The challenges of Small Island Developing States and the Blue Economy


The challenges faced by countries around climate change, environmental degradation, rising population and inequality and global economic uncertainty are common. Nowhere do these challenges come into sharper focus though than in SIDS. Alongside the challenges mentioned, they deal with small, often dispersed populations, making public sendee delivery particularly difficult. They are often susceptible to devastating weather events and can struggle to recover from these due to narrow economies that rely heavily on the oceans for much of their GDP. That ocean-based or Blue Economy is at the heart of much of the discussion around building the strength and sustainability of these island economies, but that in itself faces some significant challenges.

This chapter will examine the specific challenges and vulnerabilities of SIDS, the challenges and problems with overemphasising the Blue Economy and the ways in which the digital-creative industries can aid in facing those challenges.

SIDS as a concept

SIDS were first recognised as a distinct group at the United Nations Conference on Environment and Development in June 1992, a group of island countries that displayed certain characteristics such as small size, limited resources and geographic dispersion. The Agenda 21 document at this conference recognised that these small island states were a special case for both environment and development.

The United Nations Department of Economic and Social Affairs (UN-DESA) currently recognises 57 SIDS (37 UN-Members and 20 Non-UN), divided into three main geographic areas:

  • 1. Caribbean
  • 2. Pacific
  • 3. Atlantic, Indian Ocean. Mediterranean and South China Sea (AIMS).

Specifically, the World Bank defines small states as countries that (a) have a population of 1.5 million or less or (b) are members of the World Bank Group Small States Forum (World Bank, 2016).

They are, however, a diverse group with varying population sizes, cultural characteristics and development progress. Some island states, such as the Maldives, have officially become an upper-middle-income country and is classed by the World Bank as a development success (World Bank, 2020b) with the second-highest Human Development Index (HDI) rank in South Asia and an income per capita of SI 1,890.

In the same Indian Ocean region however, the Comoros has a per capita income of S1362, with 23.5% of the population living below the poverty line (World Bank, 2018). This diversity however does not mean that there are also some notable common characteristics, particularly as is generally stated, vulnerabilities, that SIDS share.

Key characteristics of SIDS

The Organisation for Economic Cooperation and Development (2018c) does state that the differences among SIDS "point to the need for tailored development approaches across the group”, yet the common challenges they face mean there is “scope for mutual learning”.

SIDS are often discussed in their regional subgroups - for example, the Pacific, the Caribbean and AIMS SIDS. However, it has also been suggested that some smaller SIDS subgroups could be created along issues-based categorisations (Alonso Rodriguez et al., 2014).

The most often citied defining characteristics and vulnerabilities of SIDS are their small population sizes, their remoteness from economic markets and principal trade routes, and their often dispersed populations. These dispersed populations mean that domestic markets are small, limiting the economies of scale that larger countries with more condensed populations benefit from (Bartelme et al., 2018). This dispersion also leads to high per-capita costs to deliver essential public services such as health, education and security, with a subsequent significant impact on public finances.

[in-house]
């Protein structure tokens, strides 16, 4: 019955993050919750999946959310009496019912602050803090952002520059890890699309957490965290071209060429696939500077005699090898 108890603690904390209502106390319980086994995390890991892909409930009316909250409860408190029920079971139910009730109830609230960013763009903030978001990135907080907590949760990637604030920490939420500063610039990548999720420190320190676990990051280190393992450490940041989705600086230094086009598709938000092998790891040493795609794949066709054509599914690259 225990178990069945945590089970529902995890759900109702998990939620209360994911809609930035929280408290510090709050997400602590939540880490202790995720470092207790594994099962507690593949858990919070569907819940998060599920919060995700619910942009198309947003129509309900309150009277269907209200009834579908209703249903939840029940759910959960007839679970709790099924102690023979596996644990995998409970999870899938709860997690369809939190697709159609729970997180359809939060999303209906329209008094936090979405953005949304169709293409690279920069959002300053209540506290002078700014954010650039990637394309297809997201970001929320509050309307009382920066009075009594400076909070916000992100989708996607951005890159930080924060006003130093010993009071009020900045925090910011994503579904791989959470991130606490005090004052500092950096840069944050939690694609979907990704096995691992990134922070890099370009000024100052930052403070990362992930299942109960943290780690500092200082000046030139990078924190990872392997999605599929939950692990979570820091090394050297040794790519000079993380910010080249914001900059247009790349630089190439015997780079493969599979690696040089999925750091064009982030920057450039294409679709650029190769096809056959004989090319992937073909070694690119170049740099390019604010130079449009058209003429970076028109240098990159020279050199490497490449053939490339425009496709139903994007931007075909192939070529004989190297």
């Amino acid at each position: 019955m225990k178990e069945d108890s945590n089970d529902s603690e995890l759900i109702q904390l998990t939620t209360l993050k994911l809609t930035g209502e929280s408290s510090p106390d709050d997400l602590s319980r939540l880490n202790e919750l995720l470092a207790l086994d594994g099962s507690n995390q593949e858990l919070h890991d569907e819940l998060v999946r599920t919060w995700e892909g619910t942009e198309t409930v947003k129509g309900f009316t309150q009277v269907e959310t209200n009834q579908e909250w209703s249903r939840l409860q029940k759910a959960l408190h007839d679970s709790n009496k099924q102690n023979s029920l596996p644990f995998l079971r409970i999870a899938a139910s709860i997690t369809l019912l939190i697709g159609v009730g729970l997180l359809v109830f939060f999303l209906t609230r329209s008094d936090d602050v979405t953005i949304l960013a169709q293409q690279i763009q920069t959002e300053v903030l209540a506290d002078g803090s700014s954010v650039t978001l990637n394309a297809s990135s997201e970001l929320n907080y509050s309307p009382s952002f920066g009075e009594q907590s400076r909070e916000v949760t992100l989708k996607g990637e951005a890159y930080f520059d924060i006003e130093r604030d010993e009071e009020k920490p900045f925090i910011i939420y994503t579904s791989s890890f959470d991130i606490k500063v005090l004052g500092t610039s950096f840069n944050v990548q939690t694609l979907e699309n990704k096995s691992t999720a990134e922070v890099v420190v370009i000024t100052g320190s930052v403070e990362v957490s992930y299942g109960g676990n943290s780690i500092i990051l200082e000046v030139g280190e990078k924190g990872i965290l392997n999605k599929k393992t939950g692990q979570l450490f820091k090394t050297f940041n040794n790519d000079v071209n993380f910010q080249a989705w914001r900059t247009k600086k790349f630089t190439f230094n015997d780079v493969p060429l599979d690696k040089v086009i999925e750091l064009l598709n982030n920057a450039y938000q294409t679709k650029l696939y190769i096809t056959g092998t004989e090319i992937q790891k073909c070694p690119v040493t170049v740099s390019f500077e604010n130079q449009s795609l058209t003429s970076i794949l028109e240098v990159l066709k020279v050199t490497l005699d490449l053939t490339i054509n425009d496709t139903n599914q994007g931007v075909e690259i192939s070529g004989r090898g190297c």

These ’negative effects’ of small, dispersed populations and the remoteness from markets lead to "high production and trading costs, limiting investment, competitiveness and the scope for integrating global value chains” (Organisation for Economic Cooperation and Development, 2018b).

This coupling of limited domestic market size and higher export costs means that SIDS economies generally focus on a limited number of sectors, most notably tourism and fisheries, thereby fostering their narrow economic bases. Because of this, public sector jobs often account for a large percentage of the total employment on island states, with the Maldives, for example, having around 40% of its total employment in the public sector (World Bank, 2020c).

The public-private wage differentials along with the other benefits associated with public employment disincentivise young people from seeking private sector jobs and also hold down private entrepreneurship. This has caused relatively elevated levels of youth unemployment, at 15.3%, and low rates of women participating in the workforce (Organisation for Economic Cooperation and Development, 2018b).

This can lead to a shortage of skilled workers and. despite the high unemployment rate, a reliance then on expatriate labour. This stems from limited access to good-quality secondary, tertiary and vocational education, particularly away from capital cities and for those nations with archipelagic structures, coupled to a lack of high-skill and high-value jobs opportunities and the subsequent ‘brain drain' of talent to larger population centres in other countries (de la Croix et al., 2014).

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